News Digest — 1/11/22
Magnitude 6.4 Earthquake Strikes Cyprus Region – Felt In Israel
An earthquake of magnitude 6.4 struck the Cyprus region on Tuesday (11th), the European Mediterranean Seismological Center (EMSC) said.
The quake was at a depth of 1.24 miles.
The earthquake was felt throughout the region, including in multiple locations in Israel, according to the Israeli Police, who noted they received dozens of calls on hotlines.
People throughout Israel said the earthquake was felt at around 3:10 a.m. in cities all over the country, including Tel Aviv, Petah Tikva, Haifa, Beersheba, Jerusalem and Nahariya according to Ynet.
A tsunami warning is not currently in effect for Israel, the police said.
The quake was also felt in Egypt, according to Egypt’s National Research Institute of Astronomy and Geophysics, who estimated its magnitude at 6.6.
The quake was felt as far away as Greece.
In the Cyprus capital of Nicosia it was reported that buildings shook and sent people running into the streets.
The Mediterranean island of Cyprus is approximately 180 miles from Israel.
Head Of US Naval Forces Central Command Concludes Third Visit To Israel In 6 Months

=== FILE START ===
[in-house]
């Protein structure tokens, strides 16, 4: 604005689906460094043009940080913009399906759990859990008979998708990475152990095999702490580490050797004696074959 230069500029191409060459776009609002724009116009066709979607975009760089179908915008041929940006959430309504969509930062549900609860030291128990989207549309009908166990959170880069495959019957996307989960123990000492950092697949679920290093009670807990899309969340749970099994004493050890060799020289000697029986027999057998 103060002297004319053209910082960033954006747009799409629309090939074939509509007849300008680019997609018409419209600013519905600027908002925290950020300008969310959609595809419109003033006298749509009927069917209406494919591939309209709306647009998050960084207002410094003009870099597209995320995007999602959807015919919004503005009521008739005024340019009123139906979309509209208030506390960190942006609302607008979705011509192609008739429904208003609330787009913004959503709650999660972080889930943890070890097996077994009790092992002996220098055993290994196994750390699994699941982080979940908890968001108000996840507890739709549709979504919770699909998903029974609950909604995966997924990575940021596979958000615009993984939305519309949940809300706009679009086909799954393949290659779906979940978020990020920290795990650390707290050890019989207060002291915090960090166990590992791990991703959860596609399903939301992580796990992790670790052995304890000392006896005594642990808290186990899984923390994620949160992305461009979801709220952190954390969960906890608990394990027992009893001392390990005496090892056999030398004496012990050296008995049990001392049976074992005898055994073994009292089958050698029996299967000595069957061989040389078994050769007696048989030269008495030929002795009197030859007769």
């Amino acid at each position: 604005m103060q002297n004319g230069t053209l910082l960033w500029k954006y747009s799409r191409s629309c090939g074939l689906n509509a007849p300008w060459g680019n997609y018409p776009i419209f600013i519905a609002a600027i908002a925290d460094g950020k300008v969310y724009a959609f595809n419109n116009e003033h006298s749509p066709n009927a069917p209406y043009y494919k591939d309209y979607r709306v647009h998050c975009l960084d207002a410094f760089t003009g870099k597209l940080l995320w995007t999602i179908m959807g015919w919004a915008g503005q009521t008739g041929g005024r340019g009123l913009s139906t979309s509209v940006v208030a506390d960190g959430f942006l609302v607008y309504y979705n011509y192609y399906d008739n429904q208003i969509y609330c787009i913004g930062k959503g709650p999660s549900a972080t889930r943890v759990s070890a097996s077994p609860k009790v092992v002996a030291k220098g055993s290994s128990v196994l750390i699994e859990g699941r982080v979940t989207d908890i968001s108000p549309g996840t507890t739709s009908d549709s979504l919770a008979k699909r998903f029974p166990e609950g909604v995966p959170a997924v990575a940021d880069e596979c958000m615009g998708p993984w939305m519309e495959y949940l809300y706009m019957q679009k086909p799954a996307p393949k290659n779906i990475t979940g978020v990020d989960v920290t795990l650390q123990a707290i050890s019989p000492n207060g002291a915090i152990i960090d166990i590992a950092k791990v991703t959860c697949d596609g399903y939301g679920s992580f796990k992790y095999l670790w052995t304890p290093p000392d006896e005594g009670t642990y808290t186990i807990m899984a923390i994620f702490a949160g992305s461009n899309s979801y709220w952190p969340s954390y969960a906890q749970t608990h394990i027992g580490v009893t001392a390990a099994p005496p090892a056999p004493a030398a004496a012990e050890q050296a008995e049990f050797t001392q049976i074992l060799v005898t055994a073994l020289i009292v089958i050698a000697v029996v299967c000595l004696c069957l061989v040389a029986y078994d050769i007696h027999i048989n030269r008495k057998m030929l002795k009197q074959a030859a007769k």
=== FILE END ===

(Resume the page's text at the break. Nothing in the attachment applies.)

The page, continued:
The Israel Defense Forces announced on Monday (10th) that Vice Adm. Brad Cooper, Commander of the US Naval Forces under Central Command, the Fifth Fleet and Combined Maritime Forces completed his most recent visit to Israel.
“It was the third visit of the commander of the US Naval Forces Central Command to Israel in the last six months, reflecting the close cooperation between the US and Israeli navies,” said the IDF. “The visit demonstrates the importance of the strategic and operational connection between the fleets.”
During the trip, Cooper met with IDF Chief of Staff Lt. Gen. Aviv Kochavi, as well as the commander of the Israeli Navy, Vice Adm. David Saar Salama.
The IDF reported that “the commanders talked about promoting international cooperation and strengthening ties in order to continue protecting and monitoring international waters, vital to international trade and regional stability in the Middle East.”